Your objective, as a field rep, is finding your dealer’s needs, problems, and desires and then showing him how your product is the hero or solution to those needs, problems, and desires. This can only be done through a personalized presentation.
A Field Rep is Like a Doctor
Probably one of the biggest mistakes a field rep makes is failing to find the dealer’s needs, problems, and desires. It is like going to the doctor and having him prescribe two aspirins, without asking any questions, only to find out later you’re allergic to aspirin.
A good doctor goes through a step-by-step procedure. He first inquires about your medical history and your current symptoms–then he prescribes a cure for your problem. Of course, whether or not you follow the doctor’s directions is up to you.
A field rep is like a doctor. Before you talk to a dealer, you should know something about him and his market. Consult his “chart” to review his past history (a good database is essential to know your dealer and his needs, preferences, and market). You should also have good bedside manners and get to know your dealer as a person. Getting to know the person before you move into your presentation helps you customize your demo, not only to the dealer’s needs but also to his personality.
Customizing your demo takes thought. Good field reps are good thinkers–they can diagnose a situation and then decide what product’s market features will best apply.
Again, just like a doctor, however, all you can do is prescribe a cure. You cannot force a dealer to accept your cure. Just as the doctor provides a service, you provide a service by finding needs, problems, and desires and then demonstrating how your product fulfills those needs, problems, and desires.
After you know the needs, problems, and desires of your dealer communicate how your current product can fulfill those needs, problems, and desires. You must paint a picture of what your product can do for him before stocking your product becomes important to him.
Selling The Benefits
Elmer Wheeler once said, “Sell the sizzle – not the steak.” Your job is to sell benefits. Selling benefits simply means showing how your product can fill the needs of your dealer’s customers and hence fill your dealer’s own needs of providing profitable goods and services. Remember, you’re not selling software and hardware, you are selling benefits!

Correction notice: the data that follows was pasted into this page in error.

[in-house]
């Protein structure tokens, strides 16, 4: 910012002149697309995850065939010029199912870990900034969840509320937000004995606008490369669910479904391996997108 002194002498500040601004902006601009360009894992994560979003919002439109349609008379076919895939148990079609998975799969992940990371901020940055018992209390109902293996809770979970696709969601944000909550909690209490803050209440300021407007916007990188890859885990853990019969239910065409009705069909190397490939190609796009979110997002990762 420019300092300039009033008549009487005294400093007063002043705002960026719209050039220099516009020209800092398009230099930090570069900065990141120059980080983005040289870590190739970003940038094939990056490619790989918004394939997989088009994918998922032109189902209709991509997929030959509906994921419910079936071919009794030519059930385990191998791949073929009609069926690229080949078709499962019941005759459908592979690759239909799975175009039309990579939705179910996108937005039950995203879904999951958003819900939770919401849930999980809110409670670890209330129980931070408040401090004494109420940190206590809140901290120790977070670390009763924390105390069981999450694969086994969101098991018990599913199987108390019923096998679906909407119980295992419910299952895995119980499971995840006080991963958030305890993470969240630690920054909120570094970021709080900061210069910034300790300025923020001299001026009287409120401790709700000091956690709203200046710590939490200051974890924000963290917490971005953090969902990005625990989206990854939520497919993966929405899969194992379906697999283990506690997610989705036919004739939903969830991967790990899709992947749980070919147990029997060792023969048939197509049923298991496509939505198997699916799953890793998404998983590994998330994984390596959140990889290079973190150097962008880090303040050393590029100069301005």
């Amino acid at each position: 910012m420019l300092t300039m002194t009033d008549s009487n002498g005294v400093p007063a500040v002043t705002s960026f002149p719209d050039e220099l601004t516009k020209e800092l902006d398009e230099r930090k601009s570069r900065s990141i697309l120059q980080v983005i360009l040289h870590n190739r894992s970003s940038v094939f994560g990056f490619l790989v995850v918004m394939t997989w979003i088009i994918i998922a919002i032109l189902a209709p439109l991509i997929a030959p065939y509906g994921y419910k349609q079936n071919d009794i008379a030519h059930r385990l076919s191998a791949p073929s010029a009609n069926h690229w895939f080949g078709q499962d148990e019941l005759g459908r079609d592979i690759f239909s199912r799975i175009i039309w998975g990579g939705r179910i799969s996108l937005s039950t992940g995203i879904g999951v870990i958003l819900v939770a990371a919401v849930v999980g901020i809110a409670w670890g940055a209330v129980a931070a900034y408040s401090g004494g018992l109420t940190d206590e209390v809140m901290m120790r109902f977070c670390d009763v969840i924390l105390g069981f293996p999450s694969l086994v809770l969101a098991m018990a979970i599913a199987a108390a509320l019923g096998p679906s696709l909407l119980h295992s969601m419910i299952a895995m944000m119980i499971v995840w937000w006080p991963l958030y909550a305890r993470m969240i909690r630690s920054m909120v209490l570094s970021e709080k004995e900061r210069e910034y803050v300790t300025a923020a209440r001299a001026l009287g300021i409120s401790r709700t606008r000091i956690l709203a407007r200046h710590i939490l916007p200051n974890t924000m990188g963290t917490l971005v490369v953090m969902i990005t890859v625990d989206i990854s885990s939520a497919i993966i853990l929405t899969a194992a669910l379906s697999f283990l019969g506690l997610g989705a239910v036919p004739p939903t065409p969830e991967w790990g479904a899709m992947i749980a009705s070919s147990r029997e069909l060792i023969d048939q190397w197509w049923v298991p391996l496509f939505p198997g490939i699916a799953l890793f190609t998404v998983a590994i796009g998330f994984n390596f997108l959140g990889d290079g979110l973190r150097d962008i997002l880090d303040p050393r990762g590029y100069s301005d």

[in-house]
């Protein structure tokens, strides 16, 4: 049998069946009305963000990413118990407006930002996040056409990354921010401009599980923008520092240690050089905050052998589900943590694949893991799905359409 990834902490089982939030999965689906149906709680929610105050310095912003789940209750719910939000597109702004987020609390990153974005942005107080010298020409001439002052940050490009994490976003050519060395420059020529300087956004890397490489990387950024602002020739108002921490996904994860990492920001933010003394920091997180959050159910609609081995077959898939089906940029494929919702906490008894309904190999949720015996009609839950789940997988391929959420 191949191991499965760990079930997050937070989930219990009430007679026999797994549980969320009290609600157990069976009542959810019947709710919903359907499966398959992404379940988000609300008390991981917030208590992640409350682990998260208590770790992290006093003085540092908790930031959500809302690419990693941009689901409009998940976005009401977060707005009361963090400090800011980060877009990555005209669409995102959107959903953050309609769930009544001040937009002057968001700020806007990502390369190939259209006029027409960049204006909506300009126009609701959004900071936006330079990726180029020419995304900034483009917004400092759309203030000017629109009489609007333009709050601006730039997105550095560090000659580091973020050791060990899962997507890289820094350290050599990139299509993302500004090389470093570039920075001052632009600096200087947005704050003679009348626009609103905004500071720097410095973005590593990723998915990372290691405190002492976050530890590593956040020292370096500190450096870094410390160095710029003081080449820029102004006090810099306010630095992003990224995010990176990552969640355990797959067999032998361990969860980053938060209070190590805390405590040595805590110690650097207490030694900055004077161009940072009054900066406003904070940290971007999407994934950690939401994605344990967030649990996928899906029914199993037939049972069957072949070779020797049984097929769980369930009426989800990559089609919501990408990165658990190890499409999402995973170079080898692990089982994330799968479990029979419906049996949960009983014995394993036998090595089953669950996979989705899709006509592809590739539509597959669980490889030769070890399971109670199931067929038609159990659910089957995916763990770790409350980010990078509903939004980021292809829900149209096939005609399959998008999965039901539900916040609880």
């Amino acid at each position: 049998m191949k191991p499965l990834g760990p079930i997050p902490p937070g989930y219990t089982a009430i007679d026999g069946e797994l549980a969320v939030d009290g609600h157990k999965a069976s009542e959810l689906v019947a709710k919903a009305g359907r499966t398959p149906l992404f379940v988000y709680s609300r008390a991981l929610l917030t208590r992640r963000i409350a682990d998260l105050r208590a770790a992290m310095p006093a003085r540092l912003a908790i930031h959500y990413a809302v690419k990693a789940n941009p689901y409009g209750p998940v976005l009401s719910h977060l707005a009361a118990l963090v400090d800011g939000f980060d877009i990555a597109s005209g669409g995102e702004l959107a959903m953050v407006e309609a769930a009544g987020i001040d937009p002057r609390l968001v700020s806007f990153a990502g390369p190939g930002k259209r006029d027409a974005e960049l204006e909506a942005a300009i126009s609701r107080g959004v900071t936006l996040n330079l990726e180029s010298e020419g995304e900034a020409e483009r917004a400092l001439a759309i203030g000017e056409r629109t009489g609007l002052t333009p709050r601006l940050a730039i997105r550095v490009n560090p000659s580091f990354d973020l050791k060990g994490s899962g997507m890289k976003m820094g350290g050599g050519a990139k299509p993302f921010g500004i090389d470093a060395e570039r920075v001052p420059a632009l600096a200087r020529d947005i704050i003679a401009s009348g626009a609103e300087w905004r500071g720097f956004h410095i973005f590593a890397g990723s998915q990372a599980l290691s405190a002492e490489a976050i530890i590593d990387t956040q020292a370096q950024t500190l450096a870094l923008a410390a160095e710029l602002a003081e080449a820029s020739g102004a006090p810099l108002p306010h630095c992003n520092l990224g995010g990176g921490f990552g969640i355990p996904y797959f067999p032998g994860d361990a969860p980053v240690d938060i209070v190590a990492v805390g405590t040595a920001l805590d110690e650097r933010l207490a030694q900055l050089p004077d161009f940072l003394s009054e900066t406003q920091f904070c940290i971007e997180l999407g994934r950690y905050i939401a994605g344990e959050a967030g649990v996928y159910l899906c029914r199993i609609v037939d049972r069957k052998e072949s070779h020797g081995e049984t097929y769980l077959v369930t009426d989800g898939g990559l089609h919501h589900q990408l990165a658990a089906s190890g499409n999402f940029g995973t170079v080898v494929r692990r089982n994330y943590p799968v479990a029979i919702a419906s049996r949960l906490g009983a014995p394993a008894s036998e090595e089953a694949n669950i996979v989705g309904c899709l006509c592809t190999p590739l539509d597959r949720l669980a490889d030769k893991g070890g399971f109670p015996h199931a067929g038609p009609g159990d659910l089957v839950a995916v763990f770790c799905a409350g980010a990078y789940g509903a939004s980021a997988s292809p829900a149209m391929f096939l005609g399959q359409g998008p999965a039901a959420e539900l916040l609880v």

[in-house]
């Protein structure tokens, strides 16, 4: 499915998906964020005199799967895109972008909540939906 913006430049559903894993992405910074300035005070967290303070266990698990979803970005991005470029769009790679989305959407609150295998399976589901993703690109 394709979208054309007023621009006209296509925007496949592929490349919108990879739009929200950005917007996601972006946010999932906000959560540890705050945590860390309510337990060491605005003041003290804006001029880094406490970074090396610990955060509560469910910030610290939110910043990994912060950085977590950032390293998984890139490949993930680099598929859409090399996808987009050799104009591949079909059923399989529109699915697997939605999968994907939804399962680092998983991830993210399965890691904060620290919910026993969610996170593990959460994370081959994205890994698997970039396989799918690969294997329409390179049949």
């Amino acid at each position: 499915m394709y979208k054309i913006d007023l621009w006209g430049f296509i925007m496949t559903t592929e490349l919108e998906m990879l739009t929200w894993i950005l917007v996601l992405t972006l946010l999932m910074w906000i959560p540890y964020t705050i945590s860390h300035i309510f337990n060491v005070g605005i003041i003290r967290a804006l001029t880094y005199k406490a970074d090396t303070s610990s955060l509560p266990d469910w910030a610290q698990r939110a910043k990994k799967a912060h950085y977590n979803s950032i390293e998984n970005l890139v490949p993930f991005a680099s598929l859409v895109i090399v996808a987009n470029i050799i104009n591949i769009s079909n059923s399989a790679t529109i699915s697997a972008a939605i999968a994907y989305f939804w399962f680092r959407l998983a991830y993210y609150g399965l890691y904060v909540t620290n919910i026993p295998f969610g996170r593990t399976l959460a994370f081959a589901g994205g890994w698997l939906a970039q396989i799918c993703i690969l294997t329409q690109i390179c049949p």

While selling benefits, it is important to give logical reasons for buying, but you must also appeal to the emotions. Appealing to the emotions simply means selling the benefits of your product which are most appealing to your dealer.
Example: Ami Pro
Because Ami Pro was rated “highest overall ease of use,” the customer will feel less frustration with the product and the dealer will now spend less time with tech support.
- With Ami’s ATM font’s, dot matrix printers will print better–the dealer can move his printer stock and free up more money to spend at home on his new boat.
- Rockwell corporation called last week and wants an easy “desktop publishing” program. They also wanted to buy more word processors. Now the dealer has a better chance to help a major client and earn the associated money.
- One of your dealer’s biggest clients are Lotus 123 users and have been considering upgrading to 123 for Windows. Now your dealer can attempt to close them on the “double-up offer” (both 123 & Ami Pro for Windows) and beat out the competitors who aren’t aware of this special.
- The dealer is the secretary of a local Elks club. He was just assigned to write a monthly newsletter. Now he can use AMI Pro instead of two programs (Word Perfect AND Pagemaker). It’s faster and frees his time for other things.
A good way you can tell if you are selling the benefits effectively and personalizing your presentation to fill the needs, problems, and desires of your dealers are through “buying signals.” The following are examples of Buying Signals.
- “Is it available through distribution?”
- “How long does it take to get it in?”
- “Are there any specials for this product?”
“Hot Buttons” are also buying signals. Throughout every sales presentation always listen for your dealer’s “Hot Buttons.” All needs, problems, and desires that are brought up by the dealer in the presentation are “Hot Buttons.”
“This OCR software would be great for Rockwell.”
“I have a hard time finding a program that would do…”
“This capture card would help John with his desktop publishing”
Examples of Hot Buttons
Whenever your dealer gives you a “Hot Button,” STOP your presentation and build upon his “Hot Button” with exciting positive comments. Examples:
- Dealer: “This new mouse pen would help Dave with his portable computer.”
- Field Rep: “It would, wouldn’t it? One dealer that I talked to said he has sold one with EVERY portable system–his customers love it. Give Dave a call and see what he thinks.”
A Golden Nugget of Truth
Point of Sale
At the point when the dealer feels that your product is of more value than the money in his checking account–a sale is made.
- How is a Channel rep like a doctor?
- We sell ________________.
- What is one benefit of a product you’re now showing?
- What are “Buying Signals?”
- Why are “Hot Buttons” so important?
- When is a sale made?